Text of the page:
Refugees

Our Policy

The 1948 war that led to the creation of Israel left hundreds of thousands of Palestinians as displaced refugees. Today, their descendants are scattered across the globe, many lacking citizenship and residing in refugee camps. A solution that offers a measure of justice and a mutually agreed-upon solution is a necessary part of a peace treaty.

Past peace proposals have offered Palestinian refugees citizenship in a future state of Palestine. Israel has also offered monetary compensation and a symbolic acceptance of some refugees into Israel. Former Israeli Prime Minister Olmert reportedly offered to accept 5,000 refugees, while President Abbas has pressed for up to 60,000.

J Street believes that this issue may be resolved by giving all Palestinians the right to live in the State of Palestine, providing monetary compensation for those who choose not to do so, launching an international effort to resettle all Palestinians still living in camps into permanent homes, allowing those in other countries to resettle permanently in the countries in which they reside and allowing a symbolic number to return to Israel for the purpose of family reunification.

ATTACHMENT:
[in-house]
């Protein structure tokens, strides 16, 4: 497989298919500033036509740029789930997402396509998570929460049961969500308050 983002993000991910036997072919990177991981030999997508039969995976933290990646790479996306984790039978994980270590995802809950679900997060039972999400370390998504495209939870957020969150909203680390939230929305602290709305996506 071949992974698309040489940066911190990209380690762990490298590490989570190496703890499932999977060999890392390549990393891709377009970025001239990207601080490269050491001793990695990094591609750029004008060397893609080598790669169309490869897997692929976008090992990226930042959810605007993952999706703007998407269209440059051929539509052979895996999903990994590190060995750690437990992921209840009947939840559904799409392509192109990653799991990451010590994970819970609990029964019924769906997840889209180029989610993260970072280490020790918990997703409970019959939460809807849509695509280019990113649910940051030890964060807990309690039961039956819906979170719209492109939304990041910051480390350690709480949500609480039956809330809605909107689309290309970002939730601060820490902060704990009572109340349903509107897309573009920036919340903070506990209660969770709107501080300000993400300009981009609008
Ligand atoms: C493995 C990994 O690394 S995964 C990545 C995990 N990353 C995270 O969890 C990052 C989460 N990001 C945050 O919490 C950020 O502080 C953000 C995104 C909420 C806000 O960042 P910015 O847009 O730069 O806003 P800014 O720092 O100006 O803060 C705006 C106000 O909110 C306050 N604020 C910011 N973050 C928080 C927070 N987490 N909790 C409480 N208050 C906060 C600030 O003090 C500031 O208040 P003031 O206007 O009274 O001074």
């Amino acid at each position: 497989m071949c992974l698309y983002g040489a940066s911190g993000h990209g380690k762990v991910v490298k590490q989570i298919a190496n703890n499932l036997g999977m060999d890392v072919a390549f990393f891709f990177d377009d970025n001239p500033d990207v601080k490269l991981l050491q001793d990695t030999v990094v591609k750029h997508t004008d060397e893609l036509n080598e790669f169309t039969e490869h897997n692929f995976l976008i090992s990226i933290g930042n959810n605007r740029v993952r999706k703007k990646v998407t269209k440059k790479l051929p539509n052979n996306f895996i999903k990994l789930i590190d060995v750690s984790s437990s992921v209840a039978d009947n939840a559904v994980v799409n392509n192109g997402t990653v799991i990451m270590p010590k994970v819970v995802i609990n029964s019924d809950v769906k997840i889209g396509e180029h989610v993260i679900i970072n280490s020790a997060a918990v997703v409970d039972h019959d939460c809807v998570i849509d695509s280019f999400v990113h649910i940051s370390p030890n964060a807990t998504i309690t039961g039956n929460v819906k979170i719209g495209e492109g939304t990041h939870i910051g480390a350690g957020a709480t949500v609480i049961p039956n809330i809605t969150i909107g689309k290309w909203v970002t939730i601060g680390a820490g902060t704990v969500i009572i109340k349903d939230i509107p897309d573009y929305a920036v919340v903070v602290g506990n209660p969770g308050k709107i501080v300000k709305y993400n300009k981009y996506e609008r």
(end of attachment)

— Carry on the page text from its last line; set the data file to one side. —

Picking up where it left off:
Tough Questions

“Palestinians are constantly invoking the right of return, which would flood Israel with refugees and undermine it as a homeland for the Jewish people. How can we reach a peace agreement while they continue to make that demand?”

No two-state agreement will include the full return of Palestinian refugees into Israel. Instead, the issue will be resolved by steps outlined in past peace proposals, which have offered Palestinian refugees citizenship in a future state of Palestine. Former negotiators believe it is most likely that Israel will offer monetary compensation and a symbolic acceptance of some refugees into Israel.

As President Abbas himself has said, “it is my right to see [the town of my birth] Safad, but not to live there… I believe that [the] West Bank and Gaza is Palestine, and the other parts [are] Israel.”

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